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The Short Program Revisited: Bonus Material From Sonia Bianchetti Garbato

I want to start by saying a big thank you to all of you who have taken the time to share the latest blog on the origins of the short program. Prior to publishing the blog, I had actually reached out to Sonia Bianchetti Garbato regarding the topic at hand but we were unfortunately unable to touch base until after the blog was published yesterday. She provided me with another wonderful perspective and some further clarification regarding the institution of the pairs short program and some corrections to Mr. Vosátka's 1994 memoir "Idea Born From Rage" that I think all of you would find as tremendously interesting as I did. I'm reproducing her commentary below with permission:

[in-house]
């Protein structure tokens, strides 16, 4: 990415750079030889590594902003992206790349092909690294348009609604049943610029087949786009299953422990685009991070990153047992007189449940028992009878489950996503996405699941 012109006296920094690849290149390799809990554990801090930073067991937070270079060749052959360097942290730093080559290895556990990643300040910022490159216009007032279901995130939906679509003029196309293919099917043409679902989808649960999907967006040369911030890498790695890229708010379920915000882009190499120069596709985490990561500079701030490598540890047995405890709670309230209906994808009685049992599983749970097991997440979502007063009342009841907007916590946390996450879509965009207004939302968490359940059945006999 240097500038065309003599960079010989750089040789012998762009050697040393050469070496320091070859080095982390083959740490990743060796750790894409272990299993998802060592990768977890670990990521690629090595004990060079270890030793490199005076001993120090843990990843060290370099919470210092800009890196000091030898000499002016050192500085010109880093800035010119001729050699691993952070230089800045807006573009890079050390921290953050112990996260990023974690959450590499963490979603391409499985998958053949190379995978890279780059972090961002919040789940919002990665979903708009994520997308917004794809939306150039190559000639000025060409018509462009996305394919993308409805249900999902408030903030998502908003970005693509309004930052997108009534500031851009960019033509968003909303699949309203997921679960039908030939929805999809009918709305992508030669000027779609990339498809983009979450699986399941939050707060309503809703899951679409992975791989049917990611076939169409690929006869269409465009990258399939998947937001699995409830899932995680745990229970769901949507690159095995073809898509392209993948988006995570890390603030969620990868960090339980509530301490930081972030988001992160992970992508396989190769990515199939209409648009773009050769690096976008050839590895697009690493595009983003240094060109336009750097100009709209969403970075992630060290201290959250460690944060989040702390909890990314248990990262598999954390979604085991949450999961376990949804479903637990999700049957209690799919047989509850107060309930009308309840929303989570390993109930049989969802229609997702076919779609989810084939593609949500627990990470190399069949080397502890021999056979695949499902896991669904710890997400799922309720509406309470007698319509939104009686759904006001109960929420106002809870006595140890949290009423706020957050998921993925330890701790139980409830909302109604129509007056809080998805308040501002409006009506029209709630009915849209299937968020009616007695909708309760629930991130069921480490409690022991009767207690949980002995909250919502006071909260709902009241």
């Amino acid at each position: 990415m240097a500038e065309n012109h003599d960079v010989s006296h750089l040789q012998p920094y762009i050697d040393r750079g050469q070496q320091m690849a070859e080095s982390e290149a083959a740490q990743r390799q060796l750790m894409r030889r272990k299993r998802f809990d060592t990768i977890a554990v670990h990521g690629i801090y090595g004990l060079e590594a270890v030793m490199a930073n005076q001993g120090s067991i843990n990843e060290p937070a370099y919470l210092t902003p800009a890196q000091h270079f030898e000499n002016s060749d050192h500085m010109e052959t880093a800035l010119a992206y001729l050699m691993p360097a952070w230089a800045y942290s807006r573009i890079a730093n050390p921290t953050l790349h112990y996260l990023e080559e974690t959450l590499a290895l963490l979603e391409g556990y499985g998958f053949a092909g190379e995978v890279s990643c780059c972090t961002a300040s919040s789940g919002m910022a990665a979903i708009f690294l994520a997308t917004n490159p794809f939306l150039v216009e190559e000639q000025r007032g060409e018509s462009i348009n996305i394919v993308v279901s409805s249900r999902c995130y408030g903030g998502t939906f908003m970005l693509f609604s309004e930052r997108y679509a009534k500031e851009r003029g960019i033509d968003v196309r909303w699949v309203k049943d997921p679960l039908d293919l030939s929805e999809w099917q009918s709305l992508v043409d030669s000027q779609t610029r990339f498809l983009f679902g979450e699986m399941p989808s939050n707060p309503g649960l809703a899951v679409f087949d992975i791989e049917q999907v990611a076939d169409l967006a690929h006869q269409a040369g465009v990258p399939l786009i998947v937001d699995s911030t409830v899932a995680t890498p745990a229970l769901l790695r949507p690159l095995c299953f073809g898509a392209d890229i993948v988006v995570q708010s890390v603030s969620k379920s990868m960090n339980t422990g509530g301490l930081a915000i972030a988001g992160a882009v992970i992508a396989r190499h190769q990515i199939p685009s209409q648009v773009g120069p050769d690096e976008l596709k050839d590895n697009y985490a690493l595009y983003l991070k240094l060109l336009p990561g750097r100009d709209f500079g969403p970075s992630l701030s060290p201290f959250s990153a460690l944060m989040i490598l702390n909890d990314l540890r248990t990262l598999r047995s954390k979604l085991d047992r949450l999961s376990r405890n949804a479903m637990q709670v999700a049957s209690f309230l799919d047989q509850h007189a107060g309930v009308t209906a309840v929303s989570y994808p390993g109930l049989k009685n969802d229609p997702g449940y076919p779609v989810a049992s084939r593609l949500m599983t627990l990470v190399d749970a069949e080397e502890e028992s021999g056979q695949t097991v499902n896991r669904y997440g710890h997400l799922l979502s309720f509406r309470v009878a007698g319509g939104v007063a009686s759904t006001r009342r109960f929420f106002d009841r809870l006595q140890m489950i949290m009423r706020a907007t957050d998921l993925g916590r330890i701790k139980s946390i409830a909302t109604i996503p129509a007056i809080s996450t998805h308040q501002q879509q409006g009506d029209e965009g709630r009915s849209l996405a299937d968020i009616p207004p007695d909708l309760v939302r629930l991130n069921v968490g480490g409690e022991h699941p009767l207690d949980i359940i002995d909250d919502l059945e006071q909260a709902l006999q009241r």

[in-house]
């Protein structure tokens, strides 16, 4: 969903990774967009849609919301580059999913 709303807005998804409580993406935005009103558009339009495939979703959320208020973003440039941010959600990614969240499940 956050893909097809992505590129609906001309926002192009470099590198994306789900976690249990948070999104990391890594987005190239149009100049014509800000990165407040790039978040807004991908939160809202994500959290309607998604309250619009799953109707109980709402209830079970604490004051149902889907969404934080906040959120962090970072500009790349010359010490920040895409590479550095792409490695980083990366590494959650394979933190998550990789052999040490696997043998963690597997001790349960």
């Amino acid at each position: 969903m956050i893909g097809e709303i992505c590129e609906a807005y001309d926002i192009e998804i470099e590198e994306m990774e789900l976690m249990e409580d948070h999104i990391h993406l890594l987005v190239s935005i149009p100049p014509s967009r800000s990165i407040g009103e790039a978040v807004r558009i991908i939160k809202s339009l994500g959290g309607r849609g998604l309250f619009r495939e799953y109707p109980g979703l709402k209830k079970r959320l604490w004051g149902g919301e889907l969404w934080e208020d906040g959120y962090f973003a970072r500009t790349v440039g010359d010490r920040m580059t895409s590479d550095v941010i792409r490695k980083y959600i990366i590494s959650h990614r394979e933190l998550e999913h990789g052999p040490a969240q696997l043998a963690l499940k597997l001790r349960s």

"In 1963, the President of the ISU was Dr. James [Koch], from Switzerland, and not Mr. Labin. Mr. Labin was only a council member. Mr. Jacques Favart, from France, was the Vice President, who chaired the meeting on figure skating technical matters in Helsinki in 1963 when the introduction of the short program for pairs was discussed and decided by the Congress. The Technical Committee was composed of: Chairman Josef Dědič of Czechoslovakia [and members were] Karl Enderlin of Switzerland, Alexander Gordon of Great Britain [with] substitute member Rudolf Marx of West Germany. I never heard of Mr. Labin being involved with the content of the compulsory program, but I may be wrong of course. Second, in 1963 the pairs executed two free programs not only one. In the pairs events of the European Championships of 1962 and 1963, there were trials of new formats. Since their start in ISU Championships in 1908 the pairs competition only included one free skating performance. Considering the rapid increase in the technical level of pair skating there had been an increasing feeling that the pairs event should consist of more than one part. The first trial of a new format at the European Championships 1962 at Geneva (but not in the Worlds) was to skate the free program twice on consecutive days, with the first performance being marked closed - that is with no marks displayed. The result was calculated but not announced. The draw of the starting order for the second performance was based upon the result of the first, with the better pairs placed skating in the last group. The second performance was marked open in the usual manner, but the final result was based upon the combined marks for both performances.